The Rocky Horror Show


Closed Oct. 28

Koka Booth Amphitheater, Cary

Preshow publicity for Theatre Raleigh’s production of The Rocky Horror Show turned heads when theatrical neophyte and reality-internet paterfamilias Penn Holderness received top billing—and not in the lead role of the cross-dressing mad scientist, Frank N. Furter, but in a supporting role as Furter’s hard-rocking but treacherous servant, Riff Raff.

Yes, Holderness had previous experience in TV news and monetizing his family’s exploits on YouTube. Still, turning someone with that skill set into a triple-threat actor, singer, and dancer who could pull off a major part in a musical with the production values we’ve come to expect from Theatre Raleigh had to be similar to … well, to giving the spark of life to a muscle-bound lust object like the title character in just seven days.

Fortunately for them, director/choreographer Abbey O’Brien and music director Ethan Anderson successfully created a monster all their own by opening night. After Holderness convincingly rock-and-rolled through the venerable “Time Warp,” he’d fully earned his way on stage; there’d be no looking back.

How was the rest of the show? Glad you asked. Unsurprisingly, from the opening notes of “Sweet Transvestite,” irrepressible stage veteran Jesse Gephart commanded Josh Smith’s multi-story scaffolding set as Frank, towering over his colleagues as he stalked about in the exquisite kink (and seemingly pneumatic corset) of designer Rebecca Gossage’s costume.

As the Narrator, a grinning David Henderson clearly had had plenty of time to anticipate and craft some worthy zingers for the by-now codified audience catcalls. Carlos Alcala nailed the dweeby Brad, while Taylor Kraft unpeeled the budding sensuality of naïve Janet Weiss, and Lydia Kinton belted out a rewarding “Hot Patootie” in the cross-gender roles of Eddie/Dr. Scott. A.C. Donohue and L.E. Barone were magnetic as Magenta and Columbia, and Josh Canfield provided appropriate eye candy in the title role. Despite momentary pitch problems on opening night during “I’m Going Home,” this was a solid show throughout.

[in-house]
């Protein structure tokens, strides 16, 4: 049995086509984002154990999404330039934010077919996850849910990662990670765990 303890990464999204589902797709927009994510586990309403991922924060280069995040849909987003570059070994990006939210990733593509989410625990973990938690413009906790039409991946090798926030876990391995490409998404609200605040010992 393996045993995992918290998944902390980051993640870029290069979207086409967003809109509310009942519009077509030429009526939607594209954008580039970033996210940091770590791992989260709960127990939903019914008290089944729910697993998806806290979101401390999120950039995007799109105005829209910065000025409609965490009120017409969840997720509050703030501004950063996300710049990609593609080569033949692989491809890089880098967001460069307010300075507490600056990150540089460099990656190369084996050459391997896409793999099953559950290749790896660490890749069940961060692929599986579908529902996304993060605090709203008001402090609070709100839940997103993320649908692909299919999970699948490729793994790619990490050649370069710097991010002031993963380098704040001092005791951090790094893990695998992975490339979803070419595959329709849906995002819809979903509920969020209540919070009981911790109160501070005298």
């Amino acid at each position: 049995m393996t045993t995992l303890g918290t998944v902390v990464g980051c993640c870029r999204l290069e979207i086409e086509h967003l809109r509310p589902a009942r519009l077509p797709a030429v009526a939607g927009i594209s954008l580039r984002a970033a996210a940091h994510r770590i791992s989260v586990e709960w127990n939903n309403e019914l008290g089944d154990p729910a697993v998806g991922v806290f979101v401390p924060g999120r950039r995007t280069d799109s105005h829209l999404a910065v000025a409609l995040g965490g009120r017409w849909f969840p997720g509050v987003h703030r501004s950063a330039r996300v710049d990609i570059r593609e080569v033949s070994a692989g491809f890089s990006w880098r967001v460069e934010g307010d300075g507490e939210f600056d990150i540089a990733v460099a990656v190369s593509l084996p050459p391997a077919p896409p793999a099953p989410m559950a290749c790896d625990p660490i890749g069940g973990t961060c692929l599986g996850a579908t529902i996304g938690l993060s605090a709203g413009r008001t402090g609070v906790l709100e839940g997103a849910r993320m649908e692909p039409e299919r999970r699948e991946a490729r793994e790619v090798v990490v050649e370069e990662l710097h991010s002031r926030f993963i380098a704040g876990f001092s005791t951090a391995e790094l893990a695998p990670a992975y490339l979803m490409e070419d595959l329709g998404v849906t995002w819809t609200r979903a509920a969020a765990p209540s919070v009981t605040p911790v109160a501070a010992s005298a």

Unfortunately, Koka Booth Amphitheater wasn’t the most hospitable venue for this lovingly lurid production. When a show features songs people have been dancing to for years, and one in which the proverbial “jump to the left and then a step to the right” is a foregone conclusion, packing patrons into narrow, claustrophobic rows made audience participation problematic. When simply standing up encouraged non-consensual hip-to-headbanging between adjacent rows, that pelvic thrust had better not be truly insa-ay-ay-ane. (Which, granted, might be a good idea anyway, but really, it’s not that kind of show.)

Another thing nagged about the opening night house: The patrons who didn’t appear to be at the right show and stayed firmly rooted in the rows ahead of us. Was this what happens when cross-marketing a production—the reason for stunt-casting in the first place—isn’t entirely complementary or reciprocal? Could some of Holderness’s family-friendly online audience not have known what they were getting into when they bought their tickets? Might his brand sustain some damage as a result?

Whatever those answers may be, Rocky Horror was a toothsome trick-or-treat that Theater Raleigh should consider staging again—just in a dance-friendlier venue.